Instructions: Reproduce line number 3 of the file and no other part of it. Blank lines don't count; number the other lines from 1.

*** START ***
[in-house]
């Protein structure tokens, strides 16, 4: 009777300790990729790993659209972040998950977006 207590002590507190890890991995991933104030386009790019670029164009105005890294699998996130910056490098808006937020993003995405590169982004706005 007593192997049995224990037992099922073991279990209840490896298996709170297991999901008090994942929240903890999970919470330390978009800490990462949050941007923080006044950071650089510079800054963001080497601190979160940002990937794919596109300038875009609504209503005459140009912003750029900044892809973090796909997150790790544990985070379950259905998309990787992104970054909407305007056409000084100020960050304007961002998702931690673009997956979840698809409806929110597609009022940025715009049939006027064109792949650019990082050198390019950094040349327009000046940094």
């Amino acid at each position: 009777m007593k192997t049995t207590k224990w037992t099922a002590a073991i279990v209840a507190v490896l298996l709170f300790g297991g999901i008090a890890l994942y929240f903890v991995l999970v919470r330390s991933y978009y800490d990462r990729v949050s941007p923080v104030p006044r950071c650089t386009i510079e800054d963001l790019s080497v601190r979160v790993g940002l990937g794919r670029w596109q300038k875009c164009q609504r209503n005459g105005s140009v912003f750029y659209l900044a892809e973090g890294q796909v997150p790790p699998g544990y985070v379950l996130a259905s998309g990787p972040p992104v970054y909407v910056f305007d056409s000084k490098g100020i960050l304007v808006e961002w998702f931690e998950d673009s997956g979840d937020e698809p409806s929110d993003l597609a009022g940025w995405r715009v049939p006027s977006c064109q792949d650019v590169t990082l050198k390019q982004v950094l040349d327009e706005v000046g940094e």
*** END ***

């Amino acid at each position: 009777m007593k192997t049995t207590k224990w037992t099922a002590a073991i279990v209840a507190v490896l298996l709170f300790g297991g999901i008090a890890l994942y929240f903890v991995l999970v919470r330390s991933y978009y800490d990462r990729v949050s941007p923080v104030p006044r950071c650089t386009i510079e800054d963001l790019s080497v601190r979160v790993g940002l990937g794919r670029w596109q300038k875009c164009q609504r209503n005459g105005s140009v912003f750029y659209l900044a892809e973090g890294q796909v997150p790790p699998g544990y985070v379950l996130a259905s998309g990787p972040p992104v970054y909407v910056f305007d056409s000084k490098g100020i960050l304007v808006e961002w998702f931690e998950d673009s997956g979840d937020e698809p409806s929110d993003l597609a009022g940025w995405r715009v049939p006027s977006c064109q792949d650019v590169t990082l050198k390019q982004v950094l040349d327009e706005v000046g940094e």